Have a blessed week.


Taxes and Death

“IN THIS WORLD NOTHING CAN be said to be certain, except death and taxes” was written by Benjamin Franklin in 1789. And before that, in 1726, Daniel Defoe wrote “Things as certain as death and taxes, can be more firmly believ’d”.

I actually think I like Defoe’s version better. It takes a much broader view of life, using death and taxes as the balancing mechanism. Franklin twisted the phrase to state that death and taxes are the only things that are certain.

These two things, basically “carved in stone” must be dealt with—in the case of taxes, with every purchase Uncle Sam takes his share and more precisely every year we must make an accounting—to pay even more or be given back what is rightfully ours. That’s what I’m dealing with right now. Taxes. Shudder. The clock is ticking and here I am writing a blog instead of working on my yet-to-be-complete tax return. Um, can we say “Procrastinator”? Yup (I’ve written about this before—insert grin). I’ve heard another word for it: Parkinson’s Law. It’s the adage that “work expands so as to fill the time available for its completion”. April 15th isn’t here yet, so …

Well, maybe it’s not quite accurate for my “problem”. I’d rather be doing anything else rather than sifting through all of my receipts, crunching numbers (I am dyslexic and numbers are not my thing—at all!) … I can honestly say that I hate this time of year. Really hate it. Can’t I just wave a wand and have some magical fairy come in and do the sorting and posting for me? There must be one of those floating around, eager to do my bidding, right?

Every year at this time, I promise myself I’ll be more organized so it won’t be such a painful task. But I’m already a quarter into the year and look back at the pile of receipts I’d have to organize and shrug it off … “later”. And later never happens. Another year passes and I’m back to that same spot, promising myself next year will be different. Well, maybe.

So, I’ve procrastinated long enough. My accountant is waiting patiently for my pile of numbers and receipts, and the sand in the hour-glass is nearly gone, so I guess … I must move to the analytical side of my head (oh, so small … kinda cramped in here!) and get the task done.

I certainly hope you are doing better at this than I am. And for those of you just beginning to take on this daunting annual task—be smart. Keep good records, file early and stress less.

May your April 15th be sweet.


Good Intentions and Detours

A WRITER FRIEND OF MINE POSTED on FB recently—something about procrastination—that she normally doesn’t and cannot understand the reasons for those that do.

As a confirmed procrastinator, I—perhaps too proudly—responded with my affirmation and preceded to explain why it happens with me.

And that got me to thinking—always…I repeat, always a dangerous thing 😉

My life is filled. Filled with lists of things to do, places to go, things to see, people to talk with, books to read (not necessarily in that order) … so much stuff. My intention is to get it all done. But, I find it seldom works out the way I plan. Life happens. Maybe, for lack of a better word, doldrums sets in, or pain happens or things explode (figuratively, of course) from out of nowhere. Or, I simply get lazy. Yes, I said lazy.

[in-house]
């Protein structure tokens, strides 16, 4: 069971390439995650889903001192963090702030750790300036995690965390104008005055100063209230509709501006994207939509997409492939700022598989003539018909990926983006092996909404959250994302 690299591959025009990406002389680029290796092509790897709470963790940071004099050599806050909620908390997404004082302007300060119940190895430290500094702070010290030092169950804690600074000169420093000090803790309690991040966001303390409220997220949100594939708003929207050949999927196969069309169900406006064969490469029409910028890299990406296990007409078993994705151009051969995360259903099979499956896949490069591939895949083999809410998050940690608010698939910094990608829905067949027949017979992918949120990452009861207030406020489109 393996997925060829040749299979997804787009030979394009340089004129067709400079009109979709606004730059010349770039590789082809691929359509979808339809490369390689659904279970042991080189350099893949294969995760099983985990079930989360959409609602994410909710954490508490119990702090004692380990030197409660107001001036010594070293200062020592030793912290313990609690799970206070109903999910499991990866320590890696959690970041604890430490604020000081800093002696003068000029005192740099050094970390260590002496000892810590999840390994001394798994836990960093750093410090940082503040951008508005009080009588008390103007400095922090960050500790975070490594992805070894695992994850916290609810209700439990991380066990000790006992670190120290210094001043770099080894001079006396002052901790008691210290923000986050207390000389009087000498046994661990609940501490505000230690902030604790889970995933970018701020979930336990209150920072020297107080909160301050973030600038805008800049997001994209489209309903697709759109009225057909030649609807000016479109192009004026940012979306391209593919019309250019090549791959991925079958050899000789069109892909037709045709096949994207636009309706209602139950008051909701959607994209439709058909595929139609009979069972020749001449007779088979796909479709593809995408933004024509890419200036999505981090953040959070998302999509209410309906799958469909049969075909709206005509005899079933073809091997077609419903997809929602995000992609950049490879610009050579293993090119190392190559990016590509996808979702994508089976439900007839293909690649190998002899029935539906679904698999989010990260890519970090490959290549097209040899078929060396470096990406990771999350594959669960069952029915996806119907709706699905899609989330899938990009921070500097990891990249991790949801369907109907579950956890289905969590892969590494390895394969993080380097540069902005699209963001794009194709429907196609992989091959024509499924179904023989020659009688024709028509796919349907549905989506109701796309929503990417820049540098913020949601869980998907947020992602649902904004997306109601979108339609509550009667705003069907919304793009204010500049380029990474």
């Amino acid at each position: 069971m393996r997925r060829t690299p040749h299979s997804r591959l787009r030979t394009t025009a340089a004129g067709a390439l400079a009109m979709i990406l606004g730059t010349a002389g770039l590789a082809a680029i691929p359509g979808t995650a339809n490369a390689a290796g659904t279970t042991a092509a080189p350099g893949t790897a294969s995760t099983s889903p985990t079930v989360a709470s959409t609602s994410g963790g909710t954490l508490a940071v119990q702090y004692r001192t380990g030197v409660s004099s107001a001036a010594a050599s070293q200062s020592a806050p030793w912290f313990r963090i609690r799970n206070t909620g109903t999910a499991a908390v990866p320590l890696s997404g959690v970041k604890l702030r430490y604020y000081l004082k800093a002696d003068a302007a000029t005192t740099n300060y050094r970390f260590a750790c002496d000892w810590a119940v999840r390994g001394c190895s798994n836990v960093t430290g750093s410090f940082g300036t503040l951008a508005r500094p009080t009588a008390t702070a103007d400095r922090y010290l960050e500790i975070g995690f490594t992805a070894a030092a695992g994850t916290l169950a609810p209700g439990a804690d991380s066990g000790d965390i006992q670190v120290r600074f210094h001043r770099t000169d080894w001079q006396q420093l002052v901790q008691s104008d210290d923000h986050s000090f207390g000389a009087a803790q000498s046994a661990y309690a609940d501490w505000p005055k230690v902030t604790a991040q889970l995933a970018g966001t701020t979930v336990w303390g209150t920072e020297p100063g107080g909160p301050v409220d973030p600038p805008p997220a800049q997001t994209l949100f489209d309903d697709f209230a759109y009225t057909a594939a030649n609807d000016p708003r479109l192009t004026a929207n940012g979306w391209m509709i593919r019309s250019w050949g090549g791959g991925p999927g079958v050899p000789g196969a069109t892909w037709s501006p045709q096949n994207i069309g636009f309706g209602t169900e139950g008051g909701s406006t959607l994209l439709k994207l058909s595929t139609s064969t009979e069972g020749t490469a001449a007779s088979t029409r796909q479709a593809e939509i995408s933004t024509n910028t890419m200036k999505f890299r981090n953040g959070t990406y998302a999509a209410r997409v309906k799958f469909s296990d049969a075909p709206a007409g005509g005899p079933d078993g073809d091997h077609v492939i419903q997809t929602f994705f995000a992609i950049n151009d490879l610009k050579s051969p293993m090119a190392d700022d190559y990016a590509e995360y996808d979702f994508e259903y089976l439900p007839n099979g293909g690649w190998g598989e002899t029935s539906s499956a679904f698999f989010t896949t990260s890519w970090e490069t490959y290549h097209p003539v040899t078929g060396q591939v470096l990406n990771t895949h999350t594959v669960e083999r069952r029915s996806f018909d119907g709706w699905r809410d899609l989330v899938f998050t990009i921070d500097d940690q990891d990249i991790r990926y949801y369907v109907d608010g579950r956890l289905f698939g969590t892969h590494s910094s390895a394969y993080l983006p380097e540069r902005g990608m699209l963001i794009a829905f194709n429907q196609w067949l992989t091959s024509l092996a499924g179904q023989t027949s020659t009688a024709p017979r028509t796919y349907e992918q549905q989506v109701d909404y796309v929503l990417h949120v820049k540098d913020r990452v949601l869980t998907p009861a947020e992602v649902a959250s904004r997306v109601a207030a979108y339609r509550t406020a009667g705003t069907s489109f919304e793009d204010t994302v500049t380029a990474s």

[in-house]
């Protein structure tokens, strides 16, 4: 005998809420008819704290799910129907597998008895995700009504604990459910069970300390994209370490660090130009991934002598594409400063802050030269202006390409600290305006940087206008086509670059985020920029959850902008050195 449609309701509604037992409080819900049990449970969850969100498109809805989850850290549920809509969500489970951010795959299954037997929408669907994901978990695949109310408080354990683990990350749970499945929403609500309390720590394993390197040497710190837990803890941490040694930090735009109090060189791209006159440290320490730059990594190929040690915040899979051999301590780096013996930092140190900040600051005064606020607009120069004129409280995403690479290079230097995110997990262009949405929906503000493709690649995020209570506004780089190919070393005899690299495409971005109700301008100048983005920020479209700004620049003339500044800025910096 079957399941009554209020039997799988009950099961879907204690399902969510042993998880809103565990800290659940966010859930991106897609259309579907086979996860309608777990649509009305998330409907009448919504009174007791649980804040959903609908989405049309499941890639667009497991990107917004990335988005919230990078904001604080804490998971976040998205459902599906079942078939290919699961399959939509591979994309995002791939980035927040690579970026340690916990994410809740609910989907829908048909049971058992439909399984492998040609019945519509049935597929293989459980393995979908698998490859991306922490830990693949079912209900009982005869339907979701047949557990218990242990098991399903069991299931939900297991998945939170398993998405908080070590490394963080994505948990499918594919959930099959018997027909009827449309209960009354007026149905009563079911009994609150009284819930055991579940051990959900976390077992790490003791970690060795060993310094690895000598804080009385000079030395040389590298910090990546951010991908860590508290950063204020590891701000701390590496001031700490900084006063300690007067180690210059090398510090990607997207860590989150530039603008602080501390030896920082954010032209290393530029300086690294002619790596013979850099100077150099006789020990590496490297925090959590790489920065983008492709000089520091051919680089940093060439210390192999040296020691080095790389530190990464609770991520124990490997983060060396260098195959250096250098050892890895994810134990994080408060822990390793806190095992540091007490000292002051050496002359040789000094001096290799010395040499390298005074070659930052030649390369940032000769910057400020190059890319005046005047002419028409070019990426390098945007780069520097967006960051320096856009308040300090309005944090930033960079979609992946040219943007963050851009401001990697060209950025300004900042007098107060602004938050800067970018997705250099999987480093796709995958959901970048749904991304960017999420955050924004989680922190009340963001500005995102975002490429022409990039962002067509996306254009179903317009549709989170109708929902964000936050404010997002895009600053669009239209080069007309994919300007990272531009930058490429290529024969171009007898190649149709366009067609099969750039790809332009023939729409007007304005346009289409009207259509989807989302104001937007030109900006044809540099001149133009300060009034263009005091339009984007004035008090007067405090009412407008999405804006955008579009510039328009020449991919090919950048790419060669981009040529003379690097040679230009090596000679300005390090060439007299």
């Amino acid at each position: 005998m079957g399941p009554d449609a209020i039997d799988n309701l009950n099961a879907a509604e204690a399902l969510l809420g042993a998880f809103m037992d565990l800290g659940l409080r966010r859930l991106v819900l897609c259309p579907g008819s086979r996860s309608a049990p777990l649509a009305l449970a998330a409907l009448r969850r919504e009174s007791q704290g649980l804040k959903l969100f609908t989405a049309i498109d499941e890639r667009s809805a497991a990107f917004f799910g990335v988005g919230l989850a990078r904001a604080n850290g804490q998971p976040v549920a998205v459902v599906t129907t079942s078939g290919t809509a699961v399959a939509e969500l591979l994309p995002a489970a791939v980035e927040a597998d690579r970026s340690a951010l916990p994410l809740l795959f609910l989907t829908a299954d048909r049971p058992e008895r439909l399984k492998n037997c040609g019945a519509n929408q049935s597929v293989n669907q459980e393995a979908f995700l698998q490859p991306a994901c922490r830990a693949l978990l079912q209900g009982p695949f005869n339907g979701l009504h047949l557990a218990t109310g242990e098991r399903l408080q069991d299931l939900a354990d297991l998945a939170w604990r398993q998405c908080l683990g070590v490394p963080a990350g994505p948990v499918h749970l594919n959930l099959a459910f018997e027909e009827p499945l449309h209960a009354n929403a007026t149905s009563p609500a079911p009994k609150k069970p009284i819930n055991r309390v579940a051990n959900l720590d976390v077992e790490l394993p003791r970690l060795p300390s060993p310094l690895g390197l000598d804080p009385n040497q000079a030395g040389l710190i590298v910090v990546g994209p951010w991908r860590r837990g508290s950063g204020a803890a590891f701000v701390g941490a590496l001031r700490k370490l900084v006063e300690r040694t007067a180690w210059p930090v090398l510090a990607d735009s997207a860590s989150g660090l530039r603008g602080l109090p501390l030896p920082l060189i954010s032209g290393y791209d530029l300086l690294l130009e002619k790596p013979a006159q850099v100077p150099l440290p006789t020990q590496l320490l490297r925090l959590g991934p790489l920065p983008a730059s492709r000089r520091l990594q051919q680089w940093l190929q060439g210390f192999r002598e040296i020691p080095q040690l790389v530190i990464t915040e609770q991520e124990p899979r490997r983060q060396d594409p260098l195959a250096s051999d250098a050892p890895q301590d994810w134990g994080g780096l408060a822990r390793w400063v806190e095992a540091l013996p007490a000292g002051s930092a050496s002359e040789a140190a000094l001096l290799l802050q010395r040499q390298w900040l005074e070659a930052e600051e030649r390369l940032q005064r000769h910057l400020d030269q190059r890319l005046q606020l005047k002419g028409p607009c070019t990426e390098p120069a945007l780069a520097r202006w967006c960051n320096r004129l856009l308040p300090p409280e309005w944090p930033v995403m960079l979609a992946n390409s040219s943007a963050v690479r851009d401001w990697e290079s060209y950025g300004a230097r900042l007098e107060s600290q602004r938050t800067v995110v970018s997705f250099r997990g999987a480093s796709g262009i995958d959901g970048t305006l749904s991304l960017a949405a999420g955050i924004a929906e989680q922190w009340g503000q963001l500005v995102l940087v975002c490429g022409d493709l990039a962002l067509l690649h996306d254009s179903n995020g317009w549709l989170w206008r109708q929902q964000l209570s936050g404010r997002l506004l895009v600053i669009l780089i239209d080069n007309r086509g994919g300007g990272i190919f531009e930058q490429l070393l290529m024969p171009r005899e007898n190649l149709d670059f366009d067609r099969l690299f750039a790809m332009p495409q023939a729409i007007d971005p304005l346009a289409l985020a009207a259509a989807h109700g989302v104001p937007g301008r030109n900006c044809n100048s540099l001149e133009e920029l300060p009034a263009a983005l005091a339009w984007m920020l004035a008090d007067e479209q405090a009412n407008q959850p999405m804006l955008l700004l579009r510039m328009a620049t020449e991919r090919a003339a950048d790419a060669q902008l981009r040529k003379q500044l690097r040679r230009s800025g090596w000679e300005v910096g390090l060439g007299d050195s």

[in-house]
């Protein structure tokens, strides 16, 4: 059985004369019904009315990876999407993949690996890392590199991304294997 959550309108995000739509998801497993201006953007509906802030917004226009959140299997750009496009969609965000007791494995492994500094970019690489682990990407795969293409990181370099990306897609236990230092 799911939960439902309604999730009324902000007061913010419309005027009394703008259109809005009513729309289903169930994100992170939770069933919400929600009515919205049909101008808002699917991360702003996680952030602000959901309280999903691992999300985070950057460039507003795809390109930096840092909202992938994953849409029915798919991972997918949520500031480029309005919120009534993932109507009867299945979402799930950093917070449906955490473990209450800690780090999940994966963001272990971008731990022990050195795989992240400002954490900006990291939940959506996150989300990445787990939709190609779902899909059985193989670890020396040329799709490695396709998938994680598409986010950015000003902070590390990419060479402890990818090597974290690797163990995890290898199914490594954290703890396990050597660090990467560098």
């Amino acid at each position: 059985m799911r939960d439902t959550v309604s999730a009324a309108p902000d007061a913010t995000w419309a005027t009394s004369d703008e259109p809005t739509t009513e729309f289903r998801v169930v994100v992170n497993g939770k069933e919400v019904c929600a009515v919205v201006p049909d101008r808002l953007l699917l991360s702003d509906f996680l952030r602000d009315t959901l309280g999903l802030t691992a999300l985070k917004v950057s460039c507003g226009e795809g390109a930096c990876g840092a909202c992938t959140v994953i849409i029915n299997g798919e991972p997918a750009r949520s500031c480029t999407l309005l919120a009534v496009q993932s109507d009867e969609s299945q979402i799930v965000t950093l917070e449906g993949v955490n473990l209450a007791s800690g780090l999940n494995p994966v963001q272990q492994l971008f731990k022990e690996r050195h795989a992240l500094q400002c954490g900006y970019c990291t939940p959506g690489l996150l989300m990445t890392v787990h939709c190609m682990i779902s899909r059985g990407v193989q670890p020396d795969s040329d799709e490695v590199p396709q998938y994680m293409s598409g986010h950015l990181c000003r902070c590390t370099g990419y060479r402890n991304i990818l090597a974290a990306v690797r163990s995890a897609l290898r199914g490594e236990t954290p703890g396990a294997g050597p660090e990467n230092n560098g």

Hmmph. Not being accountable to anyone but God can and does make me lazy sometimes. It shouldn’t, but it does. Free will can definitely have it’s bad side. I can see Him staring down at me, slowly shaking his head when I choose to chill rather than be doing something—anything—on that long list of mine. My excuse—and yes, it is an excuse (even if it is legitimate)—is my pain. And/or fatigue. Once upon a time I’d just “do it” anyway. The heck with it—”…till you drop” is the way I used to go. But the level of pain and fatigue I’m willing to live with is beginning to be my decision maker. The big question is, should it be??

So, with these ideas fresh in my mind, I set out to knock out one or two of my “to do” items on my ever-growing list. Mind you, I was not looking at priorities, because if that was the case, I’d be working inside on my taxes. I wanted to be outside. It was beautiful. Not too hot, not too cold. “Just right”, as Goldilocks would say.

At first, my body resisted the idea of getting outside to weed. I couldn’t find the hula-hoe (this is an amazing little device—every gardener should have one!) … had to do some serious searching and wondered if it was worth it. Yes. But, I think I unconsciously chose the closest thing that needed weeding—just to get it done. It also happened to be one of the hardest bits of dirt around the yard. Filled with base rock (can you say cement??) I’m laughing now, but at the time … oh, the moaning and groaning (insert huge sweaty grin). It didn’t take too long—perhaps ten to fifteen minutes—of hard labor. It was just a tiny patch, under the eaves along the kitchen wall. Maybe a foot wide and twenty feet long. I drug myself back into the house to have a drink of tea and rested. Serious rest. Complaining all the while to myself at how out of shape I was. Panting, shaking from such little work. Honestly …